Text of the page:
Reply To: Where is the Mana Indriya located in the Brain?


May the Blessings of the Triple Gem (Buddha, Dhamma, Sangha) be with you always!
Diane Van Deren goes the distance
“In 1997, at age 37, Van Deren underwent a six-hour surgery to remove a kiwi-sized portion of her hippocampus, the region of the brain responsible for short-term memory and the processing of emotional information — and the area where her epilepsy originated. After years of seizures, the affected tissue was a dull grey in contrast to the healthy pink of the rest of her brain. There were risks from having her skull sawed open: of anesthesia complications, of a stroke. But they were worth it for Van Deren. “I had a huge fear of dying from a seizure,” she explained.
Indeed, her type of seizures carry a 1 percent chance of death every year, said Van Deren’s neurosurgeon, Mark Spitz, professor in the department of neurology at the University of Colorado and director of its Comprehensive Epilepsy Center. “The brain is connected to the heart, so a seizure can trigger a fatal heart rhythm. That’s how runner Florence Griffith Joyner died — as the result of a seizure,” he said. Spitz said the risks of epilepsy outweighed the risks of surgery.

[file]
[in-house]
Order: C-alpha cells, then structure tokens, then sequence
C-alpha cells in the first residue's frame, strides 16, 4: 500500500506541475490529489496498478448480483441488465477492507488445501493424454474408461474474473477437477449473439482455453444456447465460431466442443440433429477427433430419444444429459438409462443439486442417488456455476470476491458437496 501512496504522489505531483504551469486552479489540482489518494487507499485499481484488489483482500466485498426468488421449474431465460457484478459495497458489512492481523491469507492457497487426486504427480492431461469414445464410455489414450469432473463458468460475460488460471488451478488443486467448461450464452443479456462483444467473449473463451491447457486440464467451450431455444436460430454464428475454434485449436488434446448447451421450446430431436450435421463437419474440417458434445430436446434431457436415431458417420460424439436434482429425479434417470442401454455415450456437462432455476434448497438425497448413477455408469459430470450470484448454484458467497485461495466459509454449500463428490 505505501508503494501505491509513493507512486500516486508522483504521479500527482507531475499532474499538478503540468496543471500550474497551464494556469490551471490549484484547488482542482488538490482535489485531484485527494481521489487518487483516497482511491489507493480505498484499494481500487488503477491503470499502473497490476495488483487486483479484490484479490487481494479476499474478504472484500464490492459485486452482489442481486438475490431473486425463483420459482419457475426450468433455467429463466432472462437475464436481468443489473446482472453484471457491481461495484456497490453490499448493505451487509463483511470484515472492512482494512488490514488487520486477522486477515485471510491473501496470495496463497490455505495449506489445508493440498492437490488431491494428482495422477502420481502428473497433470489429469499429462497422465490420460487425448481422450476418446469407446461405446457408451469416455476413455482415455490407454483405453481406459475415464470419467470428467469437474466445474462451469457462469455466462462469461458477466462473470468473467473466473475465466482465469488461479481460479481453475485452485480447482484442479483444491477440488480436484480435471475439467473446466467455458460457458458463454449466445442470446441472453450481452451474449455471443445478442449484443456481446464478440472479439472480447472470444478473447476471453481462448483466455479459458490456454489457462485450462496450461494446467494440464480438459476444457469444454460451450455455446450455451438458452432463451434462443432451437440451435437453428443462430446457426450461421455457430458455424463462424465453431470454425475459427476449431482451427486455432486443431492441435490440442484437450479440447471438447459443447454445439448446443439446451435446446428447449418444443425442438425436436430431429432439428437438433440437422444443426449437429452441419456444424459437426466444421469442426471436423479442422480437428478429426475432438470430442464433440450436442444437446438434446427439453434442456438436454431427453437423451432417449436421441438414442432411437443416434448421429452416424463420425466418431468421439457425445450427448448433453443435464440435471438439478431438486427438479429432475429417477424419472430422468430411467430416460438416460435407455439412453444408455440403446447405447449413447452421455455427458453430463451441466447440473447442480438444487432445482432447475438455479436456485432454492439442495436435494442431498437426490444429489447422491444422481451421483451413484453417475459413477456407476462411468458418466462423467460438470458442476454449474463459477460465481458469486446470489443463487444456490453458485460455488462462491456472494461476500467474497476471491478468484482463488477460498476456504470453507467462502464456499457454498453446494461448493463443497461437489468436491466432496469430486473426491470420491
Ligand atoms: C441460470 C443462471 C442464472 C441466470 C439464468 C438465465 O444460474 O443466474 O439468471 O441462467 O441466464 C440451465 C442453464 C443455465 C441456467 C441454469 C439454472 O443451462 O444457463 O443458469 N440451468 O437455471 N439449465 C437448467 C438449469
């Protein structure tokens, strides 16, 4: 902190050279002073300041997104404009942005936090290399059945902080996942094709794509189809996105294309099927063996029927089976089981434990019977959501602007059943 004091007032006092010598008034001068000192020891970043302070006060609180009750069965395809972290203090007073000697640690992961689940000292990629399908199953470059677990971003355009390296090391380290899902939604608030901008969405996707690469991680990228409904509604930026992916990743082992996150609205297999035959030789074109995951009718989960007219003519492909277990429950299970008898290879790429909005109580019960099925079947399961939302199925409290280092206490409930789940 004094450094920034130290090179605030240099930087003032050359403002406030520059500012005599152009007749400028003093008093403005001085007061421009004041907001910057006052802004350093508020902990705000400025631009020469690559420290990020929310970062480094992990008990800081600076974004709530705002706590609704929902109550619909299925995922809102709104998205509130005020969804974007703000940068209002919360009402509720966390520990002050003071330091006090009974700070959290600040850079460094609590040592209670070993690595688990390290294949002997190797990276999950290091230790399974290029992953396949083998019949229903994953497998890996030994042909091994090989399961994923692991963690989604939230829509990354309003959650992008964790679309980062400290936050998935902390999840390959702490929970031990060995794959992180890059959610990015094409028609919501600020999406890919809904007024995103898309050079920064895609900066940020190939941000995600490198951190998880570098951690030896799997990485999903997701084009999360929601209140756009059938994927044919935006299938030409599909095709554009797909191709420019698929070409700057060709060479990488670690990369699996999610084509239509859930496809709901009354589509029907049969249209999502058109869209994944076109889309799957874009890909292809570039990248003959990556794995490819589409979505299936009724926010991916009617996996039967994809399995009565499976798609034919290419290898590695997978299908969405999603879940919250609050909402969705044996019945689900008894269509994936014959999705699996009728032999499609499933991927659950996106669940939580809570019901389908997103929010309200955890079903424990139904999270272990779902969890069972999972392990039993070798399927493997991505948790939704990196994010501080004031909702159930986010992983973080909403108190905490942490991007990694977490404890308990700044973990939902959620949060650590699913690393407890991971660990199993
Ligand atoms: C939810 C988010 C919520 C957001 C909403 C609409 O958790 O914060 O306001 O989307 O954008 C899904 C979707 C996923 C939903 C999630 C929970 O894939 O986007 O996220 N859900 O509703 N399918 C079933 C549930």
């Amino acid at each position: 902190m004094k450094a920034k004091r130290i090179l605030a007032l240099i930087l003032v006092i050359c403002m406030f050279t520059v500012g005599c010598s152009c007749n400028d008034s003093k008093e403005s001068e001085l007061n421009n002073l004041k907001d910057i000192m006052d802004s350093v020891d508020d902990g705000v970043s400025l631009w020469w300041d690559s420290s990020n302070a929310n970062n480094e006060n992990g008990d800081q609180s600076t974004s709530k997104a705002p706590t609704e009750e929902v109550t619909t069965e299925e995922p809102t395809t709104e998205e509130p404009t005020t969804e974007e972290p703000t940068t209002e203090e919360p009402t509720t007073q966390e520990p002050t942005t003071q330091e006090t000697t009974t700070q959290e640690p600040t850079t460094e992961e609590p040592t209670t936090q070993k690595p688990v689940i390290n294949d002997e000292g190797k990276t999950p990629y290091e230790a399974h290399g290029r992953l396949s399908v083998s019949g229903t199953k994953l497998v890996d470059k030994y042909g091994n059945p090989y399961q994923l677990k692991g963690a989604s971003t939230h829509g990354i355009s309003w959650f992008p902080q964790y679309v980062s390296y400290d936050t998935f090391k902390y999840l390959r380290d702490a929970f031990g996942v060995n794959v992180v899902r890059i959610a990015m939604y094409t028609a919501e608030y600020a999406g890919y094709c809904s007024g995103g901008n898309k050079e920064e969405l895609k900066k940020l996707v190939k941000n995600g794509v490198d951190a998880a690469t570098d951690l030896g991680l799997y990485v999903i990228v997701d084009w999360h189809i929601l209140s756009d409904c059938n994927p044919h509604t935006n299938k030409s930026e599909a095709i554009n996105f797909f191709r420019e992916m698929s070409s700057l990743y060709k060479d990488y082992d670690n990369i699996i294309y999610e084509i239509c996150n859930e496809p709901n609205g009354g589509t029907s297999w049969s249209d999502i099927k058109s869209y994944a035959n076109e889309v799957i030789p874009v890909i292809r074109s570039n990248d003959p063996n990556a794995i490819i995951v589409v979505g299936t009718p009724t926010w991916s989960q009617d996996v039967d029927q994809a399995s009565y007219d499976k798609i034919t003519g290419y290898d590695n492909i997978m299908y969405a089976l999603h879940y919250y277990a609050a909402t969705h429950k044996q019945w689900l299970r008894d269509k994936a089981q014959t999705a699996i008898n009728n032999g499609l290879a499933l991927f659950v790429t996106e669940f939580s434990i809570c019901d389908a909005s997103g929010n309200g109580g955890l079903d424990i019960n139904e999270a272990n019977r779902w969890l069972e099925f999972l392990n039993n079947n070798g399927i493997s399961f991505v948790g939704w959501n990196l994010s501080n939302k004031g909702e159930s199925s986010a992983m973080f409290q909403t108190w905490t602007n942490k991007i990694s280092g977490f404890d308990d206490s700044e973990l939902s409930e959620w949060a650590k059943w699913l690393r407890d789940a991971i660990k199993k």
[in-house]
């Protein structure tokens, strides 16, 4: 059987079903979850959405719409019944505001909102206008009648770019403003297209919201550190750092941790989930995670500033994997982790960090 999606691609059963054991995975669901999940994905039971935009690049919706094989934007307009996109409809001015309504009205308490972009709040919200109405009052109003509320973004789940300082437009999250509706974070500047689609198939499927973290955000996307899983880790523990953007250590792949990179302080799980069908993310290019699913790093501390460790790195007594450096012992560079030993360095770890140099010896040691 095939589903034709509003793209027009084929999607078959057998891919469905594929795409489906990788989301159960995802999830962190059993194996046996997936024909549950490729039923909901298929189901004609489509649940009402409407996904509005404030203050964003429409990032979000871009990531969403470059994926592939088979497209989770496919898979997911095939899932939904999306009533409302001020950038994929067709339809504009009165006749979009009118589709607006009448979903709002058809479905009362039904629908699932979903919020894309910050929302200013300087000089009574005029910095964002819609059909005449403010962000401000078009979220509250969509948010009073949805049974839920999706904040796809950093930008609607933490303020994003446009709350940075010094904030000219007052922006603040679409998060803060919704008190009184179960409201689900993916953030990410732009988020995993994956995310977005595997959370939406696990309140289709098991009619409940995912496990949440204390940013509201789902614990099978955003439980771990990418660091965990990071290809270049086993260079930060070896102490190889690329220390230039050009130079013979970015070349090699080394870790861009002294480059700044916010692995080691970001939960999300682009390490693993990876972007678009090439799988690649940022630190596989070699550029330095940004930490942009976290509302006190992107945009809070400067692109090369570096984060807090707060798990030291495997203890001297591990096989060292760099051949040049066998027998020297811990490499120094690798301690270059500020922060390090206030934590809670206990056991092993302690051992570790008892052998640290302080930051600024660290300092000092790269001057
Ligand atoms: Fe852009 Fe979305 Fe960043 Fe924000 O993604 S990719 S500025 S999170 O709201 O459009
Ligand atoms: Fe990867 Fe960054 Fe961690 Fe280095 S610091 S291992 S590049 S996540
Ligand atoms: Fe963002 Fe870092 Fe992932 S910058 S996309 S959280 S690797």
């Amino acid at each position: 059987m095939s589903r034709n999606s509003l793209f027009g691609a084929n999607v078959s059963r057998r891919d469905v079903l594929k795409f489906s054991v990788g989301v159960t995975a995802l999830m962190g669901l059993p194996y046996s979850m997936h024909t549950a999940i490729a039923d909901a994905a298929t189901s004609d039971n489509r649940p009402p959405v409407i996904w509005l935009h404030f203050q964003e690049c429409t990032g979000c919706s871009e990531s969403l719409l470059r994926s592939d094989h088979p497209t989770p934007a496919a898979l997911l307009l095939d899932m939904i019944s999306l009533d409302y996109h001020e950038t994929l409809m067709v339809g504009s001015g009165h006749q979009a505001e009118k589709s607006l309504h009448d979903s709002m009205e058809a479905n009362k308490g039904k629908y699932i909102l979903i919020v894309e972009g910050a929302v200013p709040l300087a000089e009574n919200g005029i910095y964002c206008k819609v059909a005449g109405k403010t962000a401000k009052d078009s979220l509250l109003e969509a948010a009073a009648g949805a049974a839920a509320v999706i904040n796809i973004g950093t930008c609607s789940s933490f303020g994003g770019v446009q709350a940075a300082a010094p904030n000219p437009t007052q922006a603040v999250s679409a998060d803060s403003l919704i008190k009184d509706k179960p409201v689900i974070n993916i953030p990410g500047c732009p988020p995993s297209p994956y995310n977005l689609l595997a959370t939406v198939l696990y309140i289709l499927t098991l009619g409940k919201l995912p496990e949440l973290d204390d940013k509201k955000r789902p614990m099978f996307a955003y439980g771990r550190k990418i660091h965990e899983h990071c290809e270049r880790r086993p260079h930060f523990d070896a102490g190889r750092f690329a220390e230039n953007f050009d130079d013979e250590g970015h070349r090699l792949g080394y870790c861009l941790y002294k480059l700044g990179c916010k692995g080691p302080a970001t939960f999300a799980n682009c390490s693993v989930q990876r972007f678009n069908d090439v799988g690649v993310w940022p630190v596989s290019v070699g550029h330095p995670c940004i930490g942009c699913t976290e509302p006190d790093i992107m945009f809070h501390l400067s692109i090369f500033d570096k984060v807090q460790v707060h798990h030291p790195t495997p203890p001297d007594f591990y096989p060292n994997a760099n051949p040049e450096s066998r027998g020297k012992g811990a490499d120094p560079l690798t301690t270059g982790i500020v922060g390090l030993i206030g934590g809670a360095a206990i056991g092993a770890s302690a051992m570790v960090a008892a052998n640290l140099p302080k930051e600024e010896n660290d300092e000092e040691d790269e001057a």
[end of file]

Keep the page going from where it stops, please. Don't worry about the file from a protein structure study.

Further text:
“Even though there was no guarantee the seizures wouldn’t return, I thought, ‘I’m gonna beat this,’ ” Van Deren said. “I’m trained as a pro athlete — that’s how we think.”
Two weeks post-op, Van Deren ran 10 miles. There was no pain, and there was no seizure that day”.
Very interesting story that was a mystery in that exactly point!